News Releases from Headquarters›Office of the Administrator (AO)
Upton, EPA Administrator Tour Lake MI to View Erosion, Clean Up Progress
By Arpan Lobo
June 4, 2020
ST. JOSEPH — On Tuesday, June 2, Environmental Protection Agency Administrator Andrew Wheeler and U.S. Rep. Fred Upton, R-St. Joseph, toured Lake Michigan around St. Joseph to view cases of shoreline erosion, pollution clean up progress and more.
“The Great Lakes are certainly a treasure for the American public,” Wheeler said.
He said the administration of President Donald Trump has been working to speed up the permit process for projects along the lakeshore.
Those projects include efforts by the U.S. Army Corps of Engineers to mitigate beach erosion along the Great Lakes.
“When the Army Corps starts a project, such as the beach erosion along the lake, those approvals can get done at a much faster pace and we can get those projects out there in a faster response time,” he said.
“That is something the entire administration has been working on for the past three years.”
Wheeler also said pollution clean initiatives, like the Trash Free Waters Program, are receiving funding to operate in the Great Lakes.
“That’s something that we’ve typically done on the coasts, the Atlantic and Pacific coasts and down in the Gulf of Mexico,” he said.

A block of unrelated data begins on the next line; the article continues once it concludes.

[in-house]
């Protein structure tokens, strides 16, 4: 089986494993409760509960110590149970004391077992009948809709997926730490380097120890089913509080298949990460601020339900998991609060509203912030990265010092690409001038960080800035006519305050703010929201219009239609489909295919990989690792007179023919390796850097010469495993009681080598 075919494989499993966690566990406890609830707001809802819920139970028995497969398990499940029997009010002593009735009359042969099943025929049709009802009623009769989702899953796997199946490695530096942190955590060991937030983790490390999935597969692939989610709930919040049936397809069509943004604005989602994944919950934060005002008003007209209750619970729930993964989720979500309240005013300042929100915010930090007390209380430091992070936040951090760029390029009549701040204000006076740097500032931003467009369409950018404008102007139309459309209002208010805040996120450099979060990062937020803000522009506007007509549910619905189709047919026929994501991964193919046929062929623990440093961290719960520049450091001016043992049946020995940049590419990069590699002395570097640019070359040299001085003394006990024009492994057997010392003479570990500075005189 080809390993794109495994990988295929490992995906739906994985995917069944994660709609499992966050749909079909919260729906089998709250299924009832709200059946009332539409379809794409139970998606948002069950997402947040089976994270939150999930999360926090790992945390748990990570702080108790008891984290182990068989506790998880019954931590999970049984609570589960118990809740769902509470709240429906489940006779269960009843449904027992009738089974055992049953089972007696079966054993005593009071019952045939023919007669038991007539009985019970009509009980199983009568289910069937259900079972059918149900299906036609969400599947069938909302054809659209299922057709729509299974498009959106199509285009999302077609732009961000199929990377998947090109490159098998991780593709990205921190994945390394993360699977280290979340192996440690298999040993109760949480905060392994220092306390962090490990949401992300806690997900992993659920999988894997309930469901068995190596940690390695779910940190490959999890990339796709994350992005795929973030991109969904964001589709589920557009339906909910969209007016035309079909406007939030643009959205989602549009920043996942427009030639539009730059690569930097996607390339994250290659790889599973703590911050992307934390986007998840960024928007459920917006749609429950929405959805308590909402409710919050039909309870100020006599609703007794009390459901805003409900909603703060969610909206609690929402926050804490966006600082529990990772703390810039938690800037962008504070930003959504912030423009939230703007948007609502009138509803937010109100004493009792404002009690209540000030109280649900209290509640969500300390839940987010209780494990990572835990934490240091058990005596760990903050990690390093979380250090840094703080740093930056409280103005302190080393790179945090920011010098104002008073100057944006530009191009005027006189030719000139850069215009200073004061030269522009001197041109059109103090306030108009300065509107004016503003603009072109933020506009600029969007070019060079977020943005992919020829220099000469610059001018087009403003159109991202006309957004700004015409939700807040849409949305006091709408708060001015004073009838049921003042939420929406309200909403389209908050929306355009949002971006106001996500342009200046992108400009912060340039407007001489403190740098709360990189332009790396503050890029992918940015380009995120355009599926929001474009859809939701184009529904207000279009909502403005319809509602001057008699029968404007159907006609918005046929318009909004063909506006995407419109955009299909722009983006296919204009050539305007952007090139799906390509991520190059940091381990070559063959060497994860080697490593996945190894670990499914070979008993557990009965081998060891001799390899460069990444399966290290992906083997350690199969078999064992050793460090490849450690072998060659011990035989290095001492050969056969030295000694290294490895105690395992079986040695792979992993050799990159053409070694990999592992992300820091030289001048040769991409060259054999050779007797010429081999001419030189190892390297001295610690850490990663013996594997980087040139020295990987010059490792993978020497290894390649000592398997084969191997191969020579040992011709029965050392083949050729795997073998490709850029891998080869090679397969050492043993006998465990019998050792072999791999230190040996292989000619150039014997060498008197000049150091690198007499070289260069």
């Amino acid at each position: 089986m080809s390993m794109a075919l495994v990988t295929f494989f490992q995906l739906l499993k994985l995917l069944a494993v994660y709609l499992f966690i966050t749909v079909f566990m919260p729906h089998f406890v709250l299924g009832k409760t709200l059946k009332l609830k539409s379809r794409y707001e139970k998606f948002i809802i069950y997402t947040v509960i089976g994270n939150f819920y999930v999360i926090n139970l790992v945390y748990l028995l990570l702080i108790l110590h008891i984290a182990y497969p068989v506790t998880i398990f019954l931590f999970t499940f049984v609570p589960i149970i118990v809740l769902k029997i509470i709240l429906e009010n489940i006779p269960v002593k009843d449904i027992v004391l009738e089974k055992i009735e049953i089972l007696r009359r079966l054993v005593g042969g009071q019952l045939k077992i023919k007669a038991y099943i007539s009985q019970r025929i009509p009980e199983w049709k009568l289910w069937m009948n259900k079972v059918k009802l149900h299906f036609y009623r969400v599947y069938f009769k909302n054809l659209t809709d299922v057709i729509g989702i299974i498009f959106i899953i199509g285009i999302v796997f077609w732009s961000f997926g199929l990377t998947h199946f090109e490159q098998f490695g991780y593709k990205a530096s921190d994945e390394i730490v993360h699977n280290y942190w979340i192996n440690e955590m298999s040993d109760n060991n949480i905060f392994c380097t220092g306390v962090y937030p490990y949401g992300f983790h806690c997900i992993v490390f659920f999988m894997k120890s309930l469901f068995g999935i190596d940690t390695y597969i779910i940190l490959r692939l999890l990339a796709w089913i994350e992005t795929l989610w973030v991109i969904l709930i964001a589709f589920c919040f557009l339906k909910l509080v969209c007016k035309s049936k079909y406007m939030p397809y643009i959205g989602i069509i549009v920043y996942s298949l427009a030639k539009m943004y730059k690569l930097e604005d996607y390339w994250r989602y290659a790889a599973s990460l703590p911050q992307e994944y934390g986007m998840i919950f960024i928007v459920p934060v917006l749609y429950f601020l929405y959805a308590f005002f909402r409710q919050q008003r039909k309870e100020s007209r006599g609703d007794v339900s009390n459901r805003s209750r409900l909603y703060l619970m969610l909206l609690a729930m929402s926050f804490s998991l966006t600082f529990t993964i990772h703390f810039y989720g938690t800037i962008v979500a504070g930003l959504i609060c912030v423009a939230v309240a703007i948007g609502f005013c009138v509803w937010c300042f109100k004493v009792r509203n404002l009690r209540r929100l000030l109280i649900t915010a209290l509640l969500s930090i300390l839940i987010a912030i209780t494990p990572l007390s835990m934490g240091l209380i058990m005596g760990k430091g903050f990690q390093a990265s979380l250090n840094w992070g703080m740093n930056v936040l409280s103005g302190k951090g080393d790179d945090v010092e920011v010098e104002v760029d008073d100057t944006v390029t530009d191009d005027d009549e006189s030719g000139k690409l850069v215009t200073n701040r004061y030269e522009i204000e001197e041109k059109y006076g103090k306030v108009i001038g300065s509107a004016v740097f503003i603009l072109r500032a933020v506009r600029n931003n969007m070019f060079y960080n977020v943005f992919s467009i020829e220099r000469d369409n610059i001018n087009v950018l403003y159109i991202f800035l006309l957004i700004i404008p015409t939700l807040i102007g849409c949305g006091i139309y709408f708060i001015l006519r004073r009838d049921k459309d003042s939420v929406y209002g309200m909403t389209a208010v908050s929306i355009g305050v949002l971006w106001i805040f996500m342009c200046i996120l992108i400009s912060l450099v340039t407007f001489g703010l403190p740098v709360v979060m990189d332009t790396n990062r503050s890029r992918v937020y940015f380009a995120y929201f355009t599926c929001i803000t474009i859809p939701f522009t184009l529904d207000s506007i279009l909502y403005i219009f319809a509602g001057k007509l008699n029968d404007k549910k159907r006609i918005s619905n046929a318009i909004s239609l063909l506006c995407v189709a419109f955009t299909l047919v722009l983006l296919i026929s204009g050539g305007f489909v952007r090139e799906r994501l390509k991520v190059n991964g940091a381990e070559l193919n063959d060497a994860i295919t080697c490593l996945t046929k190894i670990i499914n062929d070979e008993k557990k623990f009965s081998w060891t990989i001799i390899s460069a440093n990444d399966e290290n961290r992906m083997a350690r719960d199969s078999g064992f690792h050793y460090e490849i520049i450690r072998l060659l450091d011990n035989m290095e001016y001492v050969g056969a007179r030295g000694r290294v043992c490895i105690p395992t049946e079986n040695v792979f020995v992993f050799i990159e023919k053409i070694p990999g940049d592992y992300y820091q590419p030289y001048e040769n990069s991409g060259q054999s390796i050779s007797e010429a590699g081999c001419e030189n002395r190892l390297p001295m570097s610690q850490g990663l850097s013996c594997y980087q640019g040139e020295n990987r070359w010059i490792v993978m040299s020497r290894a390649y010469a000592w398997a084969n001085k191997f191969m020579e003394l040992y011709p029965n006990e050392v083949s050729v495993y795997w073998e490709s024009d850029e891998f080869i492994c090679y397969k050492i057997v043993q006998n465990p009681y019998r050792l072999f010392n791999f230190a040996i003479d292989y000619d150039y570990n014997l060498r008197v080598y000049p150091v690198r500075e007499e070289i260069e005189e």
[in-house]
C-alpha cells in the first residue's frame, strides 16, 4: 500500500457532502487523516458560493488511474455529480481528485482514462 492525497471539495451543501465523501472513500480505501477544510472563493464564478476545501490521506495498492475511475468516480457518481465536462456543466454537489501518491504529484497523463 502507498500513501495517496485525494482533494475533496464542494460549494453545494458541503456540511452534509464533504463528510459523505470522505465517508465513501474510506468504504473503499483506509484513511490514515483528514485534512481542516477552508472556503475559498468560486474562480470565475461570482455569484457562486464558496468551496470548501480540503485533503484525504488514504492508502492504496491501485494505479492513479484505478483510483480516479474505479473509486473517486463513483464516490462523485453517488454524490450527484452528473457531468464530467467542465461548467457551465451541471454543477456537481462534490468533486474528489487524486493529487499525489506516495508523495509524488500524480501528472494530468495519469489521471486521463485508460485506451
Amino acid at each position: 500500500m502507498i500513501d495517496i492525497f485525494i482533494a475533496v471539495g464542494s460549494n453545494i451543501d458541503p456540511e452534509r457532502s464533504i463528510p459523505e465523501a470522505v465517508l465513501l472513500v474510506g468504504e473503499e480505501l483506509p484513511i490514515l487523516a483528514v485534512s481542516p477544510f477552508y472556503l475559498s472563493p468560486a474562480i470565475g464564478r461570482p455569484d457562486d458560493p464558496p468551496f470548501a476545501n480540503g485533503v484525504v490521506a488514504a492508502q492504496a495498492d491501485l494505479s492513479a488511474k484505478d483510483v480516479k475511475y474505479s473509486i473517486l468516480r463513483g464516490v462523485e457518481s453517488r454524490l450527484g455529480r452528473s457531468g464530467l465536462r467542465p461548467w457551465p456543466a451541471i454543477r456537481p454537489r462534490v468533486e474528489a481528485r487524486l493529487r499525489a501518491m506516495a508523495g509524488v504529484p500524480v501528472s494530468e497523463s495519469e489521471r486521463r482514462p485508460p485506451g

“We’re now using some of the money from the trash-free program to clean up the litter that is in the Great Lakes.”
Upton highlighted increases in funding for the Great Lakes, particularly through the Great Lakes Restoration Initiative.
The GLRI was renewed through 2024 with increased funding, and funds projects and research on lake cleanup, invasive species prevention and water quality.
Still, Wheeler believes more progress can be made toward cleaning up the Great Lakes.
He detailed working with farmers to prevent nutrients from flowing into the lakes, PFAS prevention and contamination clean up and continuing to remove pollution from the lakes.
“There’s certainly not a shortage of issues that we can work on together,” Wheeler said. “We’ve made some important progress but we have a lot more progress to go.”
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